The Realities of Birthing in East Africa

My family is living in a small town in rural Uganda this year, and the population here has a disproportionately large amount of young children and pregnant women.  Being the birth enthusiast that I am, the sight of big bellies everywhere stirs up joy and excitement in me, as I see it as a sign of blessing and life.  Sadly, the celebration of life is overshadowed by the unnecessary suffering and loss that has resulted from the injustice of poverty.  Though there are many, many births here, necessary medical supplies and health workers are scarce at best.  Just the few weeks that I have been here so far have opened my eyes to a level of need that has exceeded what I thought possible.  Yet, in the midst of the families suffering loss and overburdened midwives, I see that God is working.

I regularly stop by a small pharmacy run by a woman named Lucy.  We’ve been developing a relationship with her over the past six years and I always enjoy her candor as we talk about health care and midwifery.   Lucy was educated as a nurse and has delivered many babies.  People come to her little shop during the day and deliver in a room in the back of her home at night.  As we were chatting, she pulled out some notebooks where she had kept record of all her births.  She showed me how one year she attended 382 births, one of which was triplets!  She has no assistant, and attends these births by herself, without backup.  She finally had to retire because the number of women coming to her in labor was keeping her from sleeping at night.  However, I could tell that she still felt the burden of need for the local women.  She told me how she always tried to refer out the high risk cases to the government hospital.  Often, however, the women would be unable to go to the hospital and thus have no option but return to her in labor.  She couldn’t turn them away; rather, she chose to assist them and cry out to God.  With the help of God and Lucy, many women in the area gave birth to healthy babies – even twins and babies delivered breech – with what little supplies that were available.

However, the birth is often the easy part.  My first day visiting the small local clinic that services all the surrounding villages, I was invited to attend a birth with Mary, the resident midwife.  She had been there through the night with a mother who had just delivered and was already dressed, sitting on the small cot with her tiny baby girl.  Mary was tired as she attended to the next laboring woman, who looked too thin to be pregnant.  Though her baby came quickly and without complication, she was sullen.  I was the only one in the room who became emotional at the miracle of new life.  The overworked midwife was too tired and the mother too overwhelmed by the reality that her husband had left her alone to fend for this child.  The mother was there alone.  No one came to bring her food after the birth and she was so hungry.  Amanda Aaseby and I rushed to collect the few foods that you can buy prepared from local street vendors, and brought them to her.  However, as I brought them to her and tried through muddled Luganda to encourage her, I could feel that what I had to offer wasn’t enough.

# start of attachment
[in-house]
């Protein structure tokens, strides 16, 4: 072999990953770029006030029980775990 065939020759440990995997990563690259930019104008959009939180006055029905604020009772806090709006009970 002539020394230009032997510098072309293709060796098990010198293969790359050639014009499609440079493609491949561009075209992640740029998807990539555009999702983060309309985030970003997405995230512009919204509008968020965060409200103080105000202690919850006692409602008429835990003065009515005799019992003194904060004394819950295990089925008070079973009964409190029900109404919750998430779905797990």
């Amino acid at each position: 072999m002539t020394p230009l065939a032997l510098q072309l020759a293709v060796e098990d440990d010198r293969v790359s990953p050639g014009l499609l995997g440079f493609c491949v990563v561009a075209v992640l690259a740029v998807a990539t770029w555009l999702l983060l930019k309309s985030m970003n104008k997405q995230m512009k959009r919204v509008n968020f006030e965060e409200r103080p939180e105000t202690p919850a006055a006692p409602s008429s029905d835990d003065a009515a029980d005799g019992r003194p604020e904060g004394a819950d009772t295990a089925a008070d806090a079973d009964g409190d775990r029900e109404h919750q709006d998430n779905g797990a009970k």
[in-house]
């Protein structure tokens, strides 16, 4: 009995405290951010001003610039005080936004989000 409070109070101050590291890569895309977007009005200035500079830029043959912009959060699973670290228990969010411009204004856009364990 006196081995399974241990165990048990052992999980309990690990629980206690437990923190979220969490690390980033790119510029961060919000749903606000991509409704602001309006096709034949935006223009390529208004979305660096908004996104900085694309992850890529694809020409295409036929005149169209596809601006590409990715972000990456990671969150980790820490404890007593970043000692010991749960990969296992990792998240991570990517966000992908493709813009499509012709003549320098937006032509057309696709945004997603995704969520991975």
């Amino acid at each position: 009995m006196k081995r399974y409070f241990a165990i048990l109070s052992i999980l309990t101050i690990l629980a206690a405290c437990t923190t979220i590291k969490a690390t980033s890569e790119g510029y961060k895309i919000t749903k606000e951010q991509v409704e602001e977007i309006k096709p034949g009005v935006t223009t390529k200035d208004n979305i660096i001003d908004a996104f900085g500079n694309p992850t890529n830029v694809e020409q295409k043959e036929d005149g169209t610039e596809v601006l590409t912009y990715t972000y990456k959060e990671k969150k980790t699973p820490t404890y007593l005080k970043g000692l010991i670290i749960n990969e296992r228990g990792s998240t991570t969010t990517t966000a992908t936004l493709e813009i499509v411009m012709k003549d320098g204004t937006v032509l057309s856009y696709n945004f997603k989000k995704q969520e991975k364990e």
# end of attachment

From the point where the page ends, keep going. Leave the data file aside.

It’s heartbreaking to be so close to such real needs.  They cease being intangible, academic concepts, and instead become palpable, at times engulfing, realities.  I long for the day that these needs will be met, but until then we will continue to hold the hands of the single mothers and exhausted midwives.  We will let the reality of the needs of women in Uganda, as well as the rest of the developing world, to push us to work, study, and grow so that we can usher in a new reality where mothers are supported and cared for -- before and after birth -- and we rejoice with God for each new life.

By Celesta Bargatze